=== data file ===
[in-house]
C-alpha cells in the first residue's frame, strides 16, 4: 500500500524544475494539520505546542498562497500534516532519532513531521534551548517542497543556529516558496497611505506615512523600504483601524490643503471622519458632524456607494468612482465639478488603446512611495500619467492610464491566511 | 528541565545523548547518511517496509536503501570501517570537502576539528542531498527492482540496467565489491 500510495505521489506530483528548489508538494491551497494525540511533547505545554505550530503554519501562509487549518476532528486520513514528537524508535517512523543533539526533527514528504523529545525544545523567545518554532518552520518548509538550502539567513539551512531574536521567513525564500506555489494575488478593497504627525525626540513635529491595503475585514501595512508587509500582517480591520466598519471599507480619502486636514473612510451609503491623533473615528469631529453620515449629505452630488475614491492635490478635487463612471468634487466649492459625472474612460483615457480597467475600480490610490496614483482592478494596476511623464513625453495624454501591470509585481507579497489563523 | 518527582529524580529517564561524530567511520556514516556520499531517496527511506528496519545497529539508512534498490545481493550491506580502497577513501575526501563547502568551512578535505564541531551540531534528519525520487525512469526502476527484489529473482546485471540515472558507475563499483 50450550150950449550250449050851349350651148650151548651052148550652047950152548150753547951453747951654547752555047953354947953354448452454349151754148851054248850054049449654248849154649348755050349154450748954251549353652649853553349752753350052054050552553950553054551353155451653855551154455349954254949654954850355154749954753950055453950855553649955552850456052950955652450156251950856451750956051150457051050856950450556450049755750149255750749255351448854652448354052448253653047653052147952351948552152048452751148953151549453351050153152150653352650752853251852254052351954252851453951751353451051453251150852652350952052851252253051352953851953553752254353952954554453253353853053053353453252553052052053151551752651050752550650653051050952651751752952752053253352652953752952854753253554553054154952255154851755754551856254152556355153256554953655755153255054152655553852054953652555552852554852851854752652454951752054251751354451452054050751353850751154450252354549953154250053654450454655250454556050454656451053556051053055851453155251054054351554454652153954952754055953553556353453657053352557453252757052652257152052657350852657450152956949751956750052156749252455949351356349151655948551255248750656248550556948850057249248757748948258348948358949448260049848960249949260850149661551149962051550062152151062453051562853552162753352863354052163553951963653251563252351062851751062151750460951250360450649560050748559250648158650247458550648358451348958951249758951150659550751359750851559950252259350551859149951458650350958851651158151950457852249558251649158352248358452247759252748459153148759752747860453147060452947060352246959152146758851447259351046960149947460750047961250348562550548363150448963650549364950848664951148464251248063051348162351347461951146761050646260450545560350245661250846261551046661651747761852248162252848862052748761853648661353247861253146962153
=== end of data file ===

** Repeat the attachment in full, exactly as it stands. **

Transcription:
[in-house]
C-alpha cells in the first residue's frame, strides 16, 4: 500500500524544475494539520505546542498562497500534516532519532513531521534551548517542497543556529516558496497611505506615512523600504483601524490643503471622519458632524456607494468612482465639478488603446512611495500619467492610464491566511 | 528541565545523548547518511517496509536503501570501517570537502576539528542531498527492482540496467565489491 500510495505521489506530483528548489508538494491551497494525540511533547505545554505550530503554519501562509487549518476532528486520513514528537524508535517512523543533539526533527514528504523529545525544545523567545518554532518552520518548509538550502539567513539551512531574536521567513525564500506555489494575488478593497504627525525626540513635529491595503475585514501595512508587509500582517480591520466598519471599507480619502486636514473612510451609503491623533473615528469631529453620515449629505452630488475614491492635490478635487463612471468634487466649492459625472474612460483615457480597467475600480490610490496614483482592478494596476511623464513625453495624454501591470509585481507579497489563523 | 518527582529524580529517564561524530567511520556514516556520499531517496527511506528496519545497529539508512534498490545481493550491506580502497577513501575526501563547502568551512578535505564541531551540531534528519525520487525512469526502476527484489529473482546485471540515472558507475563499483 50450550150950449550250449050851349350651148650151548651052148550652047950152548150753547951453747951654547752555047953354947953354448452454349151754148851054248850054049449654248849154649348755050349154450748954251549353652649853553349752753350052054050552553950553054551353155451653855551154455349954254949654954850355154749954753950055453950855553649955552850456052950955652450156251950856451750956051150457051050856950450556450049755750149255750749255351448854652448354052448253653047653052147952351948552152048452751148953151549453351050153152150653352650752853251852254052351954252851453951751353451051453251150852652350952052851252253051352953851953553752254353952954554453253353853053053353453252553052052053151551752651050752550650653051050952651751752952752053253352652953752952854753253554553054154952255154851755754551856254152556355153256554953655755153255054152655553852054953652555552852554852851854752652454951752054251751354451452054050751353850751154450252354549953154250053654450454655250454556050454656451053556051053055851453155251054054351554454652153954952754055953553556353453657053352557453252757052652257152052657350852657450152956949751956750052156749252455949351356349151655948551255248750656248550556948850057249248757748948258348948358949448260049848960249949260850149661551149962051550062152151062453051562853552162753352863354052163553951963653251563252351062851751062151750460951250360450649560050748559250648158650247458550648358451348958951249758951150659550751359750851559950252259350551859149951458650350958851651158151950457852249558251649158352248358452247759252748459153148759752747860453147060452947060352246959152146758851447259351046960149947460750047961250348562550548363150448963650549364950848664951148464251248063051348162351347461951146761050646260450545560350245661250846261551046661651747761852248162252848862052748761853648661353247861253146962153